Most Common Types of Premises Liability Cases

Categories: Personal Injury

types of premises liability cases

Most of us expect to be safe when we run errands at a local drugstore, ride the elevator to our office, or walk down the street. When a serious injury occurs on someone else’s property due to the owner’s negligence, you have a right to recover compensation for your losses. While hazards exist all around us, an owner has a duty to protect you from these dangers.

Failing to take the necessary steps to protect you and others from injury could make them liable for events happening on their property. Read on to learn more about different types of premises liability cases and how these classifications could affect your potential payout.  

What is Premises Liability?

Premises liability describes cases where a person enters the property of another and has an expectation that they will be safe. If the person suffers an injury or death, the owner or operator of the premises may be liable for failing to maintain a safe environment. Premises liability lawsuits include a wide range of situations. However, it’s vital to first determine a person’s classification on the property before liability can be determined.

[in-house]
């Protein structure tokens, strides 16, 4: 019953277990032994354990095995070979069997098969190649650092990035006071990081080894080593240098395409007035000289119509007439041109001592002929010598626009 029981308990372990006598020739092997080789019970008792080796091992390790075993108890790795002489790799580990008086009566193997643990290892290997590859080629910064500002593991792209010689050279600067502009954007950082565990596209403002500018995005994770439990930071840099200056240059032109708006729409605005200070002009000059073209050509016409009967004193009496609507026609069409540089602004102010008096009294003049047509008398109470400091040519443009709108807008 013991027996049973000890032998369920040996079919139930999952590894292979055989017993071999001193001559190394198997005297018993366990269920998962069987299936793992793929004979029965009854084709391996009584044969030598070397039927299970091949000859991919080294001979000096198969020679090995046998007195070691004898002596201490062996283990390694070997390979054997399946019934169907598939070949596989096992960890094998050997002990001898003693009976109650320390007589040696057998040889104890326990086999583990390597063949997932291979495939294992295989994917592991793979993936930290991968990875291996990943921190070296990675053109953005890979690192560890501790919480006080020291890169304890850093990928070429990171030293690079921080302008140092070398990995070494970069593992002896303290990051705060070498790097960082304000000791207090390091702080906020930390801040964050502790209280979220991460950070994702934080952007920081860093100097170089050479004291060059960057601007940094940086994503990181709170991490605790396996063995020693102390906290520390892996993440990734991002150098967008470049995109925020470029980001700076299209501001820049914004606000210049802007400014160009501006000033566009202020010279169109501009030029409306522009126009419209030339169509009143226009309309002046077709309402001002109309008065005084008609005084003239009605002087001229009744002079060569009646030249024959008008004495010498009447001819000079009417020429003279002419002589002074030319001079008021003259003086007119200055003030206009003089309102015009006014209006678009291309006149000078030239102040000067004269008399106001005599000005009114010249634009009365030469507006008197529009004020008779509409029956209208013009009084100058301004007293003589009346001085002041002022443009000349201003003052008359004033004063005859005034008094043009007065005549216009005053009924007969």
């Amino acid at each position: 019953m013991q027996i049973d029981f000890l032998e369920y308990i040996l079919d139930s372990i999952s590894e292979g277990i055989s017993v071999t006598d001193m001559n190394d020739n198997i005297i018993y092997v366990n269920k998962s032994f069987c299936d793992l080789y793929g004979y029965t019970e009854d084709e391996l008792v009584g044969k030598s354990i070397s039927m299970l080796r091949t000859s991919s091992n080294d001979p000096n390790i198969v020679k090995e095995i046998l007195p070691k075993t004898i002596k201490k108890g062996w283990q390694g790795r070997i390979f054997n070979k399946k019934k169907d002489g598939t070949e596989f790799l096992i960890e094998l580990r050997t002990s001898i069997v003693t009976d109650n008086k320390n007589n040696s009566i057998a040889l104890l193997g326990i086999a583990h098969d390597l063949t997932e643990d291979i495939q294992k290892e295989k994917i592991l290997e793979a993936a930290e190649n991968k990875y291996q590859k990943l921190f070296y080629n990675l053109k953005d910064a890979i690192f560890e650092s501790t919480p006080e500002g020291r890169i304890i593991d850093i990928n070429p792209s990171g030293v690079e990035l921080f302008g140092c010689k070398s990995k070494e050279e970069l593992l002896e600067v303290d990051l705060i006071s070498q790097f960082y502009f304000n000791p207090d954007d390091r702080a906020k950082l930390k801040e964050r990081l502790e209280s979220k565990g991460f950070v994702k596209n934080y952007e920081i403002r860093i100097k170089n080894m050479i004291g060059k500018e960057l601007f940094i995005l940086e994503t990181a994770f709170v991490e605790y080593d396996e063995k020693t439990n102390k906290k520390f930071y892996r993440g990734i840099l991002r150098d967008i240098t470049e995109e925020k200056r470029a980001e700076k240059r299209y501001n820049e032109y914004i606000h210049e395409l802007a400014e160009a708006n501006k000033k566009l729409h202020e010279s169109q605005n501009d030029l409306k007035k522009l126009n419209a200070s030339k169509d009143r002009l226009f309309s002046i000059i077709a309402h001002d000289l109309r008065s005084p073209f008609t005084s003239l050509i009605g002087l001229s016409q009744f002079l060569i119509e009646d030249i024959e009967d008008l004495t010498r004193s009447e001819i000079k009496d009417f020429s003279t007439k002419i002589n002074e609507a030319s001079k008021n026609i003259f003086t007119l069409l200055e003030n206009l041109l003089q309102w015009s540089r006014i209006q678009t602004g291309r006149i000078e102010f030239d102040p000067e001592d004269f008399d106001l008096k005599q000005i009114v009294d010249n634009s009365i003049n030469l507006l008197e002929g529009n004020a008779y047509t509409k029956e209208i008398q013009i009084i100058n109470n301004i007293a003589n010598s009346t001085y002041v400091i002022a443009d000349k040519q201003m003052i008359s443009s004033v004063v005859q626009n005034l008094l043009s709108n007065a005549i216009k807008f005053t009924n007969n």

Common Types of Premises Liability Cases 

Premises liability encompasses a wide array of situations where a victim incurs injuries. While not an exhaustive list, the following examples are the most common types of premises liability examples seen by Washington premises liability attorneys

Slip and Fall 

Slip and fall incidents encompass various types of situations where a person loses their footing and falls, resulting in injuries. Examples of slip and fall accidents include: 

  • Ice or snow not cleared off of a surface, 
  • Damaged walkways or driveways leading to a business, 
  • Poorly maintained stairs, and
  • Potholes in a sidewalk or pavement.

Slip and fall accidents are extremely common and often happen when individuals least expect them. Unfortunately, these incidents can cause serious injuries when they occur, and getting just compensation is key to getting your life back on track.

Elevator and Escalator Accidents 

Various parts must work perfectly together to make elevators and escalators operate effectively and safely. When they break down or collapse while a person is using them, they can cause serious injury. There are many reasons why an elevator or escalator may break, including design defects, manufacturing defects, improper installation, or faulty wiring. However, the owner of the building is responsible for maintaining these transportation systems so that users are kept safe from harm.

Negligent Security